Snow on mountains

Increased winter snowmelt threatens western water resources

April 5, 2021

More snow is melting during winter across the West, a concerning trend that could impact everything from ski conditions to fire danger and agriculture, according to a new CU Boulder analysis of 40 years of data.

Sampling station and manhole

Not a moment to waste: How a resource beneath our campus has been key during COVID-19

April 1, 2021

A dedicated team of faculty, staff and students has been working around the clock since the start of the fall semester to monitor the virus that causes COVID-19 in our campus wastewater. It's been critical to keeping campus safe during this pandemic, and systems like it could even help us catch the next one.

Researchers on a lake

Arctic was once lush and green, could be again, new research shows

March 17, 2021

Recent analysis of ancient DNA gathered from lake beds in the Arctic may not only be a glimpse of the past but a snapshot of our potential future.

A musician is videotaped while playing

7 lessons about coronavirus that CU Boulder scientists helped discover

March 15, 2021

CU Boulder researchers have led the way in understanding the COVID-19 pandemic, helping to reveal how the coronavirus spreads through tiny droplets, the importance of flattening “the mental health curve” and a lot more.

Human Colon Cancer Cells

Velcro-like cellular proteins key to tissue strength

March 1, 2021

New findings that provide important clues to the long-standing mystery of where bodily tissues get their strength could also lead to more life-like artificial tissues and tumor busting drugs.

Rashid Johnson in front of a large painting

Celebrating a lineage of Black abstract art

Feb. 25, 2021

During Black History Month, learn from Assistant Professor Megan O’Grady, an art critic and essayist, about why it’s important to revisit art history, its movements and its artists.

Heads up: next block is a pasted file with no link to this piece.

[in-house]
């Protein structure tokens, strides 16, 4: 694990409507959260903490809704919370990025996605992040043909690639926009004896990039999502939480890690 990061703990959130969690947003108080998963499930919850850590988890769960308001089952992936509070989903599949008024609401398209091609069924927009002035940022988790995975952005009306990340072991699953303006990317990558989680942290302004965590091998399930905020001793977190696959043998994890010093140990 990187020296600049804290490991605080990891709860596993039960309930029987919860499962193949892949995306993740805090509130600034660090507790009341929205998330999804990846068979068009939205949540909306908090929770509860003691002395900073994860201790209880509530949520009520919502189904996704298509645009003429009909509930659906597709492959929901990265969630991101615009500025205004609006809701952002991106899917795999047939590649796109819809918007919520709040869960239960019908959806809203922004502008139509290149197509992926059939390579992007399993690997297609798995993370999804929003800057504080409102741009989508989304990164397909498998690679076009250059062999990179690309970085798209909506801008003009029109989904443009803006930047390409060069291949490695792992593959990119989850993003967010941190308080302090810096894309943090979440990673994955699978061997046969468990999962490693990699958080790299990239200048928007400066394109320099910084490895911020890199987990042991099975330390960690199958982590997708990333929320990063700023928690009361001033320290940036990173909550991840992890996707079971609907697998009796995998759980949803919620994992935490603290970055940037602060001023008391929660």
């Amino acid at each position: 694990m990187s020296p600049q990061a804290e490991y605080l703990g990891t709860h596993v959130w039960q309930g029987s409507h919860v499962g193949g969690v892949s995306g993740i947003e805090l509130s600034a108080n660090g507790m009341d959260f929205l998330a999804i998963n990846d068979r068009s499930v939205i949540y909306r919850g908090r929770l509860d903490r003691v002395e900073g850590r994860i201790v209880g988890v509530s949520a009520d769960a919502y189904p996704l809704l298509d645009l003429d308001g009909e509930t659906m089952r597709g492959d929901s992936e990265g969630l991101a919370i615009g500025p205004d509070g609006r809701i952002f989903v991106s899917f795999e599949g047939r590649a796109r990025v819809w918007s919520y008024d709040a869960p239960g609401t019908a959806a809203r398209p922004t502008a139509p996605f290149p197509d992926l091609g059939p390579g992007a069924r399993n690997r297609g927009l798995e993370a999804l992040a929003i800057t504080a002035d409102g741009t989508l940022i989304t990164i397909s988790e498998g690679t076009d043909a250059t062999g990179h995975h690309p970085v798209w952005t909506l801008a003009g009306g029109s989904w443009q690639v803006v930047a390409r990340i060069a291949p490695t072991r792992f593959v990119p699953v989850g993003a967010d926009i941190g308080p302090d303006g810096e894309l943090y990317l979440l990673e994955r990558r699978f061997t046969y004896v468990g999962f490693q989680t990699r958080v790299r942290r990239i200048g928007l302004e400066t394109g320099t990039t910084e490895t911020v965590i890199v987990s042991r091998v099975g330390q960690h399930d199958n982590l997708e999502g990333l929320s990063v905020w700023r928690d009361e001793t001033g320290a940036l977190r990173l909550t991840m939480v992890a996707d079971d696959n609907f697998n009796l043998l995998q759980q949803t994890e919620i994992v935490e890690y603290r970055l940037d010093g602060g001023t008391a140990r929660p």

A white wolf walks through trees

Will bringing wolves back change Colorado?

Feb. 24, 2021

In November 2020, Colorado citizens narrowly passed a ballot initiative to reintroduce gray wolves to the state by the end of 2023. What could Proposition 114 could mean in the next few years for the state? We spoke with our own ecological expert to find out.

Icy power lines

What went wrong with Texas’ power grid? A Q&A with CU Boulder experts

Feb. 22, 2021

Millions of residents lost heat and power as energy grids failed when sub-zero temperatures and snowfall swept across Texas. Energy grid experts Kyri Baker and Bri-Mathias Hodge discuss how this happened and how to prevent future disasters.

Man wearing two masks

Should I really wear 2 masks? Hear from an expert

Feb. 10, 2021

We spoke with Jose-Luis Jimenez, chemistry professor and CIRES fellow, about this new trend and why masks continue to be such an important tool in fighting the COVID-19 pandemic.

Forest in San Juan mountains

Combined bark beetle outbreaks and wildfire spell uncertain future for forests

Feb. 8, 2021

Bark beetle outbreaks and wildfire alone are not a death sentence for Colorado’s beloved forests—but when combined, their toll may become more permanent, new CU Boulder research shows.